As accumulation of the aggregated proteins enhances neurodegeneration, enhancement in the degenerative capacity via, autophagy inducers seems a good therapeutic approach. Their mode of action involves prevention in the accumulation of Aβ plaques and tau tangles via degradation of the aggregates. Of the available drugs, rapamycin acting as mTOR inhibitor was found ameliorating Aβ and tau pathies in AD mouse model (Caccamo et al., 2010; Rubinsztein et al., 2012). Latrepirdine stimulation of autophagy reduces Aβ neuropathy in mouse brain (Steele and Gandy, 2013). Metformin, a PP2A agonist, inhibition of TORC1 prevents hyperphosphorylation of tau protein (Kickstein et al., 2010). Other authophagy enhancers include reservatol and its analogs, RSVA314 and RSVA405, virally packaged BECN1 and its mimetics, nicotinamide, etc (Vingtdeux et al., 2010; Shoji-Kawata et al., 2013). Though, Beclin1 deficiency increases APP and Aβ levels, its over-expression in cultured neurons cause significant reduction in Aβ accumulation (Pickford et al., 2008). Additionally, PS1 and PS2 serving as a catalytic subunit of γ-secretase was found acting as autophagy modulators (Lee et al., 2010). Associated with the substrate cleavage, their knockdown was found exhibiting inefficiency in the clearance of protein aggregates. Cells deficient in PS1 was found having reduced levels of cargo shuttle protein p62, associated with the degradation of abnormal tau (Tung et al., 2014; Caccamo et al., 2017).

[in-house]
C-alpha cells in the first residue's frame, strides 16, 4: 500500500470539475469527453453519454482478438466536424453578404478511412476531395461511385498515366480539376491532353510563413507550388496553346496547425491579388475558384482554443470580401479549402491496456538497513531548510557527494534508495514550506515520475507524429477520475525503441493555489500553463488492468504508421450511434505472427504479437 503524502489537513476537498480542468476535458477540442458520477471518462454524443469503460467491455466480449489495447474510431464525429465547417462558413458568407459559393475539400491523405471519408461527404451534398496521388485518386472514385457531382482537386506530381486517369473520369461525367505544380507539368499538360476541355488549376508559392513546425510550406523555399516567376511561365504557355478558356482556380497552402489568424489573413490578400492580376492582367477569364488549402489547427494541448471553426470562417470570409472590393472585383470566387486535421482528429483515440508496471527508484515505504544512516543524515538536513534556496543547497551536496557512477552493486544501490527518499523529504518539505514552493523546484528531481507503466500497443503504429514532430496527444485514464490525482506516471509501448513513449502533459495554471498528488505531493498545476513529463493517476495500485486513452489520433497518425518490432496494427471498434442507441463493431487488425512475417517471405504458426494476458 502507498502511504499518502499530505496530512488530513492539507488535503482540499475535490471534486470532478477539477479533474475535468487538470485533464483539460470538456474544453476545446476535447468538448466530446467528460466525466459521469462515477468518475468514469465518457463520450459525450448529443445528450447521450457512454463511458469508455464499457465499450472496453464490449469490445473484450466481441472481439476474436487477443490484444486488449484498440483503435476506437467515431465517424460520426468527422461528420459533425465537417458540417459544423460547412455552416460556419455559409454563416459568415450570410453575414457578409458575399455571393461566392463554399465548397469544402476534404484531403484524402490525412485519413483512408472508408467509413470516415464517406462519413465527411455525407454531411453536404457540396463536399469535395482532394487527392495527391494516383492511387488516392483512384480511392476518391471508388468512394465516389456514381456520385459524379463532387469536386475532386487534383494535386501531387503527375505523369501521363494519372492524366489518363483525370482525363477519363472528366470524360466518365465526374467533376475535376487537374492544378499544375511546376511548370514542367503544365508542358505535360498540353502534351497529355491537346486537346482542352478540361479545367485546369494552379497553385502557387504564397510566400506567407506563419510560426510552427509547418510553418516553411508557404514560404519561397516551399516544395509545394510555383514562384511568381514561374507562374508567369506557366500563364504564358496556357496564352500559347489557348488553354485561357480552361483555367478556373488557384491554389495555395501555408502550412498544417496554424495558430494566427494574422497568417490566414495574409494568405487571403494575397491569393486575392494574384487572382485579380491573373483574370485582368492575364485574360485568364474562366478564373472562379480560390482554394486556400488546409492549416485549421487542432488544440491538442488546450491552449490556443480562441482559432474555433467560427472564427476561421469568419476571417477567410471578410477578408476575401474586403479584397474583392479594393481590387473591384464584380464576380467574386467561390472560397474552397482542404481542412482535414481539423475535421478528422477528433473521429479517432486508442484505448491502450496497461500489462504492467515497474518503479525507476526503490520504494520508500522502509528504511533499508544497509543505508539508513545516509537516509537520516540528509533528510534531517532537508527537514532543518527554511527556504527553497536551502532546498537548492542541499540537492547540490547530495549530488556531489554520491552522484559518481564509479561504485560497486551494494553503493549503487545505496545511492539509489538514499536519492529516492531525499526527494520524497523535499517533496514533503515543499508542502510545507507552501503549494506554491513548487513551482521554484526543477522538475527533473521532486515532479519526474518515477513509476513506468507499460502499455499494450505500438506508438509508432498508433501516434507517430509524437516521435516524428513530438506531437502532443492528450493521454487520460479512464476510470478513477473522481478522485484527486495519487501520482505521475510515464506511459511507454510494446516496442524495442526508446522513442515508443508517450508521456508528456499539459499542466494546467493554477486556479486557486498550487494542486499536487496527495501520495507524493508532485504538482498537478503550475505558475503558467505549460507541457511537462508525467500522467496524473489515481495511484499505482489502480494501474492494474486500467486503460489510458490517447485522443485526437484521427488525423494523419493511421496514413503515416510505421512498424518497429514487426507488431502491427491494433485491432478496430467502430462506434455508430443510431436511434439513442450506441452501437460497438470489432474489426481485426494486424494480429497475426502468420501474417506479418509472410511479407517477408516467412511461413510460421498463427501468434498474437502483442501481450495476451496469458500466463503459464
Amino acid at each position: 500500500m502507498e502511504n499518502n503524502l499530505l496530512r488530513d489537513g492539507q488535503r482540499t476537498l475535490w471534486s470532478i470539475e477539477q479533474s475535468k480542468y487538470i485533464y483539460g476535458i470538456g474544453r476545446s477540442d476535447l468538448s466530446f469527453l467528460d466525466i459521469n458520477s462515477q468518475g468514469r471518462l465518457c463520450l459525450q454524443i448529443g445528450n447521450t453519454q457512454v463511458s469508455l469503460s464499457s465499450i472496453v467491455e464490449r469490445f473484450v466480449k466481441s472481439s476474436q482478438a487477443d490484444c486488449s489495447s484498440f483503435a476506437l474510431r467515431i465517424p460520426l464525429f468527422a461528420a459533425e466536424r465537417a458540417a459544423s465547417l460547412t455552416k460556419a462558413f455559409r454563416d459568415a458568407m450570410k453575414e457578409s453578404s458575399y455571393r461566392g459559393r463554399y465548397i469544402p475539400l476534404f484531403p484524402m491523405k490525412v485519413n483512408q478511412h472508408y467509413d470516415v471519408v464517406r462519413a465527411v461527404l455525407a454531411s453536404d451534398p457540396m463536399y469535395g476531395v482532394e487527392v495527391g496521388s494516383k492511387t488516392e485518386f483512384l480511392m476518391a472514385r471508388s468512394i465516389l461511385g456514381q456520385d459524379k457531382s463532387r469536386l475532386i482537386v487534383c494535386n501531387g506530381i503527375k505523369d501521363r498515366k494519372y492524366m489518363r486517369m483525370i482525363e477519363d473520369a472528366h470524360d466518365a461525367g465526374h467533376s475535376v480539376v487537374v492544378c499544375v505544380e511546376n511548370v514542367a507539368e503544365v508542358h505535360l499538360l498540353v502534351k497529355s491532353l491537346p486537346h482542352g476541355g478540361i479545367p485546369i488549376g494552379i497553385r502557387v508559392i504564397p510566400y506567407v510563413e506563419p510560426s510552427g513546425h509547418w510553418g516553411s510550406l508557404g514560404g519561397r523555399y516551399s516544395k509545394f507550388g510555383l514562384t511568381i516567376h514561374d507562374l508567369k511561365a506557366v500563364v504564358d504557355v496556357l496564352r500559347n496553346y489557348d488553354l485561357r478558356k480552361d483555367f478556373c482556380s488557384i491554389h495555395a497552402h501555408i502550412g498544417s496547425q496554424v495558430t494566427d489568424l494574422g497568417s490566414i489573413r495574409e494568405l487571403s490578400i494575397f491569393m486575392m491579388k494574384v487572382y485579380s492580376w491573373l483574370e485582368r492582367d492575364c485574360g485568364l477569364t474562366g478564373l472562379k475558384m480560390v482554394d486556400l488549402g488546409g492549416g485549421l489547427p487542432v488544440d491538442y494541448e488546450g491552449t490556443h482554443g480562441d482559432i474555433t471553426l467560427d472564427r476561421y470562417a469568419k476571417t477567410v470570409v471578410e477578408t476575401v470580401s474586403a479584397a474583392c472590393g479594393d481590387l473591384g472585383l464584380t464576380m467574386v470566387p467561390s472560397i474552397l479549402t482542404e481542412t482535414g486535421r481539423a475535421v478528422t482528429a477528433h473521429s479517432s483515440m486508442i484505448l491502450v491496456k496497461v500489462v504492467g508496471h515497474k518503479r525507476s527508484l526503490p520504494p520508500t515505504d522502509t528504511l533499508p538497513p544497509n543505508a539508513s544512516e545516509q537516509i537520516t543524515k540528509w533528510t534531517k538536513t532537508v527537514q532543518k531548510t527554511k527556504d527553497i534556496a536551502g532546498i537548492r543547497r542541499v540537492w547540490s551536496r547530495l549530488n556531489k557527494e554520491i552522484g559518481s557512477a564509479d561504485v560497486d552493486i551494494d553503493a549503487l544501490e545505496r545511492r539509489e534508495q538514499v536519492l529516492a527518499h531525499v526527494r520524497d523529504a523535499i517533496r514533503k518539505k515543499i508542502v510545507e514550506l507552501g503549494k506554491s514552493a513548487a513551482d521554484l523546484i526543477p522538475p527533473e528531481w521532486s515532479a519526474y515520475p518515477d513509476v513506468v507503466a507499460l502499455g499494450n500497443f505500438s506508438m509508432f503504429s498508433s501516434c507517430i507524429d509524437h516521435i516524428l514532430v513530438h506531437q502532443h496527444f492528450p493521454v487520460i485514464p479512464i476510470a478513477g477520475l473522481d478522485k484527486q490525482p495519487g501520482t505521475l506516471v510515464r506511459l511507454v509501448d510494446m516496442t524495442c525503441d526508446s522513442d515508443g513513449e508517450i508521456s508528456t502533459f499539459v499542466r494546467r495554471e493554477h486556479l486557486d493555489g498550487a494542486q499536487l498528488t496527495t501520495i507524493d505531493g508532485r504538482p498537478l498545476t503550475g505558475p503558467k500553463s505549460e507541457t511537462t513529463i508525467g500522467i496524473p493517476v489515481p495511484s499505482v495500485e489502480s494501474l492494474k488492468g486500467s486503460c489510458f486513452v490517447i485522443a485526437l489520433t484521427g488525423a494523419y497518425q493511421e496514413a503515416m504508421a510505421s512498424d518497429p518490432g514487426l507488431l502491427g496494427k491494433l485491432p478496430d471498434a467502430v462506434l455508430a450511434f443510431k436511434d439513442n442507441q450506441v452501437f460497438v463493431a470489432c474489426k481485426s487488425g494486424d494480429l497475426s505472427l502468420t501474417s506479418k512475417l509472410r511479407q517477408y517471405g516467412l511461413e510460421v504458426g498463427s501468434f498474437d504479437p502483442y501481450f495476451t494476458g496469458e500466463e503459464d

Failure of biologics that target amyloids to cross the blood-brain barrier (BBB) indicates the necessity of development of an efficient drug delivery system. Liposomes and polymeric nanoparticles have shown promising results in delivering drugs and other therapeutic molecules (Ha et al., 2016); however, their use as a means to deliver drugs across the BBB has encountered roadblocks associated with biocompatibility and long-term safety. Persistent problems with low biocompatibility, restricted immune escape, circulation stability, and toxicity have led to a gradual shift of research toward the use of exosomes. Their long circulatory half-life, host biocompatibility, target-specific drug delivery ability, and low toxicity have increased the interest in using exosomes to deliver drugs in several neurodegenerative diseases (Lai and Breakefield, 2012; Liu et al., 2016). As drug delivery through exosomes has shown promising results in the ongoing studies, their utilization in reducing disease progression may indicate their suitability in reducing progression of AD.

Conclusion

AD progresses via aggregation and accumulation in the extracellular milieu of amyloid plaques and intraneuronal neurofibrillary tangles produced by p-tau. Although malfunctioning APP, PS-1 &-2 genes are considered the main culprits behind AD, mitochondrial dysfunction, ER stress and mitophagy significantly increase progression of the disease. Current research provides useful information on new targets and their utilization in designing novel inhibitors or drugs as part of attempts to achieve successful treatment of AD. It also studies different entities for employment as potent biomarkers in disease diagnosis and provides information on therapeutic suitability in the treatment of AD. Further studies on the use of exosomes as drug delivery vehicles are needed in order to reveal and reduce safety and ethical concerns. With increases in newly identified targets, studies pertaining to the design of drugs and other potent therapeutic molecules are needed in order to combat the progression of AD.